In Venezuela, female beauty has come to be defined, in recent years, by plastic surgery enhancements—large busts and shapely butts in “often extreme proportions,” says the New York Times. One entrepreneurial mannequin maker caught on to the trend and decided to capitalize on it, hand-sculpting his plastic models to reflect the changing times. The Times:
Now his mannequins, and others like them, have become the standard in stores across Venezuela, serving as an exaggerated, sometimes polarizing, vision of the female form that calls out from the doorways of tiny shops selling cheap clothes to working-class women and the display windows of fancy boutiques in multilevel shopping malls.
In the 1970s and 80s, after the oil industry began to wane, the country’s economic strength was diminishing, but Venezuelan women—at least one of whom had had a nose job—were taking the title of Miss Universe. Their success pumped up interest in plastic surgery—although women in Venezuela don’t necessarily act on that interest more often than in other countries, they can be more open about the changes made to their bodies than women in the United States are. Some women’s groups have spoken out against the country’s obsession with looks, but the mannequin makers shrug it off. They are simply depicting the way Venezuelan women want to look today, they say.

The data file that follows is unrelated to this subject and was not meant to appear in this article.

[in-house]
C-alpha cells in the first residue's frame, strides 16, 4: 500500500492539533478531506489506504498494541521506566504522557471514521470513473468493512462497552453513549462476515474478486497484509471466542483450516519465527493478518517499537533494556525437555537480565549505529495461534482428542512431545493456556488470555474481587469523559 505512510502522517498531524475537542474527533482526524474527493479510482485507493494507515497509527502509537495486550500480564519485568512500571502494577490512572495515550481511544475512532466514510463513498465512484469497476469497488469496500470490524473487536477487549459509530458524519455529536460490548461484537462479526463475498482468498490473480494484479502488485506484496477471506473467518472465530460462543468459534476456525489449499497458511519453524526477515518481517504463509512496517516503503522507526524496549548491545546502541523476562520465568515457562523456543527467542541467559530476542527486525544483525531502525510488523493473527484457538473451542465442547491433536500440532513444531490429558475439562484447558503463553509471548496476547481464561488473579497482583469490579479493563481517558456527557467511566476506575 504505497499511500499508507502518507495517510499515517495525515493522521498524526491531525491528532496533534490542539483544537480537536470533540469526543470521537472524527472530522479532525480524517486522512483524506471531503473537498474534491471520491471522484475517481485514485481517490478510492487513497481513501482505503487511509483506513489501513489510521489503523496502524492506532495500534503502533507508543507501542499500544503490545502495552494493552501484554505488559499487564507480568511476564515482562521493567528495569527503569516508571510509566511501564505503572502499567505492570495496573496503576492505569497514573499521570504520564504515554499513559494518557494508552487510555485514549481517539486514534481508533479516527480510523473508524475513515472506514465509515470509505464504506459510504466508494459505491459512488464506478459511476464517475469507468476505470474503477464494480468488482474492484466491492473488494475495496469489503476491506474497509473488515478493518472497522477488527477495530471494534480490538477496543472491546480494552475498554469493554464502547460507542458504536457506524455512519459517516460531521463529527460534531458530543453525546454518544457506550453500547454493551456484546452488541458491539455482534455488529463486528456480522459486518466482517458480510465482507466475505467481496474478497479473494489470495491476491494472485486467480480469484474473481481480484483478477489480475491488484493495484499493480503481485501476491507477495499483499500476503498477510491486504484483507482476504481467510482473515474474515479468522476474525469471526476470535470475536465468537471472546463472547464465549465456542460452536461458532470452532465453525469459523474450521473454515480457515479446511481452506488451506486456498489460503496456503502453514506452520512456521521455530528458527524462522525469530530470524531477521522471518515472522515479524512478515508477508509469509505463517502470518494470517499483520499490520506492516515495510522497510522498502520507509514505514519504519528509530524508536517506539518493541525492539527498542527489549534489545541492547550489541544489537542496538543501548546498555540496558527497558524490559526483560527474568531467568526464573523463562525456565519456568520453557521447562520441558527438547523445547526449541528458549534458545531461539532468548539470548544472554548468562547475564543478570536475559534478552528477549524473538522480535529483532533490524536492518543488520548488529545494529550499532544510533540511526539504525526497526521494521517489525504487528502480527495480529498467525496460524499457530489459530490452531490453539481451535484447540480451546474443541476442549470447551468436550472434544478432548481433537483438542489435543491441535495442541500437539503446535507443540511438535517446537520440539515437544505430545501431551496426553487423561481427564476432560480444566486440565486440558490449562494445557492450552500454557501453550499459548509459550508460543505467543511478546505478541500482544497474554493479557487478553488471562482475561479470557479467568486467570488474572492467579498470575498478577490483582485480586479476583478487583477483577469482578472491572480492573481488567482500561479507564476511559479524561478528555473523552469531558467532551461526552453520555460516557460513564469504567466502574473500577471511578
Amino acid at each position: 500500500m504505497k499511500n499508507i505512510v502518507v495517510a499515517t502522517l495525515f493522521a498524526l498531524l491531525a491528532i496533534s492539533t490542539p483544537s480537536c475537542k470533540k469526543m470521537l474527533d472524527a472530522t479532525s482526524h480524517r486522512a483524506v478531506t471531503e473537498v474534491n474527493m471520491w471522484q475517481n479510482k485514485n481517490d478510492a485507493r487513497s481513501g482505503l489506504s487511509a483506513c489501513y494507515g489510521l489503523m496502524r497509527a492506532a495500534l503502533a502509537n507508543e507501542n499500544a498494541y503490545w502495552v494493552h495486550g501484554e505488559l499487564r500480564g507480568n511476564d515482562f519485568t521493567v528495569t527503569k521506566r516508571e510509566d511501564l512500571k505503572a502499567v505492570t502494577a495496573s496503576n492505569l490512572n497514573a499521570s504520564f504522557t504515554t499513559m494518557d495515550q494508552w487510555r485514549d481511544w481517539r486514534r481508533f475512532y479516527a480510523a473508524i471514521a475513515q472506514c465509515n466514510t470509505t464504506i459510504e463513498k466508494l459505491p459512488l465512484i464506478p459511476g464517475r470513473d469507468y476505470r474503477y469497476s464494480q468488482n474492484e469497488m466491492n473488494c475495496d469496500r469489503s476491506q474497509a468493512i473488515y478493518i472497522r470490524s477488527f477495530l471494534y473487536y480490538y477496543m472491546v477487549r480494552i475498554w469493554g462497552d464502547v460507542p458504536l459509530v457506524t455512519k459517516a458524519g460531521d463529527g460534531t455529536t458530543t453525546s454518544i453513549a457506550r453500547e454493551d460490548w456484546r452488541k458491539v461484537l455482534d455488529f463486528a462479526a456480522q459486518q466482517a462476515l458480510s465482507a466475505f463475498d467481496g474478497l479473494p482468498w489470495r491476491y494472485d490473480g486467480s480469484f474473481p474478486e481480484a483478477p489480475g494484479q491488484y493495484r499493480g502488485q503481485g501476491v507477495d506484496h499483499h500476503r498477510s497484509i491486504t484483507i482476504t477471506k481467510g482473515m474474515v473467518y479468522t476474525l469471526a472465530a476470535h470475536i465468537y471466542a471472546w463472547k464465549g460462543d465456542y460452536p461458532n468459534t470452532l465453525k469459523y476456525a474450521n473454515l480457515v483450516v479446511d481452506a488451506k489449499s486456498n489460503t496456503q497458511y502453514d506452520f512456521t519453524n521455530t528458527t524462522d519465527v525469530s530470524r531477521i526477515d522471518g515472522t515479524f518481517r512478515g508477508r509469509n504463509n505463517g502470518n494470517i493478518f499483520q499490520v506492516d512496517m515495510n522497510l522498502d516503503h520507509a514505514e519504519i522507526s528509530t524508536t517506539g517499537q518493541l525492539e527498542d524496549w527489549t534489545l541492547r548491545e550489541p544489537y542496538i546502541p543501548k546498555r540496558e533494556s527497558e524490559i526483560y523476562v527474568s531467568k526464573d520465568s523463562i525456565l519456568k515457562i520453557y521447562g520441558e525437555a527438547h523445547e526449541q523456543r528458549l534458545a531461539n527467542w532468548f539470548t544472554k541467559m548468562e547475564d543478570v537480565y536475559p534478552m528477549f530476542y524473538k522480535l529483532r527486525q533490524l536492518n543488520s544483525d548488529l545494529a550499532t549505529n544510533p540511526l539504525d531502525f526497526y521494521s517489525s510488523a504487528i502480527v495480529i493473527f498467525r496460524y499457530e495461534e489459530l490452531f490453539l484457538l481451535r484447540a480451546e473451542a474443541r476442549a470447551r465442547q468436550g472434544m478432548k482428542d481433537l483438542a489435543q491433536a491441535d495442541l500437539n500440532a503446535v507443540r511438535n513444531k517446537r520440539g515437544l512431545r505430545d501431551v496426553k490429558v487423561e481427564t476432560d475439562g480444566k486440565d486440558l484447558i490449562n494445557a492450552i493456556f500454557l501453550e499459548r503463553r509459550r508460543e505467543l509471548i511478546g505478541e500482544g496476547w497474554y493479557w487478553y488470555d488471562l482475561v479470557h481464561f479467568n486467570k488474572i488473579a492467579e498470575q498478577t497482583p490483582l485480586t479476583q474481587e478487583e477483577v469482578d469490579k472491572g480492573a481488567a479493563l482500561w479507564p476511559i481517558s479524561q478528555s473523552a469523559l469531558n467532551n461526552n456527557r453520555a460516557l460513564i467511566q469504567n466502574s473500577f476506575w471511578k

Ms. Corro, the co-owner, explained the changes in the mannequins over just a few years: bigger breasts, bigger buttocks, svelte waists. Until recently, “the mannequins were natural, just like the women were natural,” she said. “The transformation has been both of the woman and of the mannequin.”
The old mannequins—those that followed the style of Europe or the U.S.—were totally unrealistic, anyway, the mannequin makers argue. (So skinny!) But at least one European country is trying to change feminine mannequins to better reflect unmodified women. Earlier this year, Sweden unveiled several full-bodied mannequins, photos of which made rounds on social media. “It’s an encouraging sign of the times that we’re beginning to push back against the anorexic ideal that is so deeply embedded in our commercial and cultural aesthetic,” the Washington Post wrote in an op-ed about the trend.
But, in a way, these changes are both responding to the same desire. Women have different standards for their own beauty, and, whatever gives them those ideas, they may simply want to recognize themselves—or their fantasy selves—in store windows.
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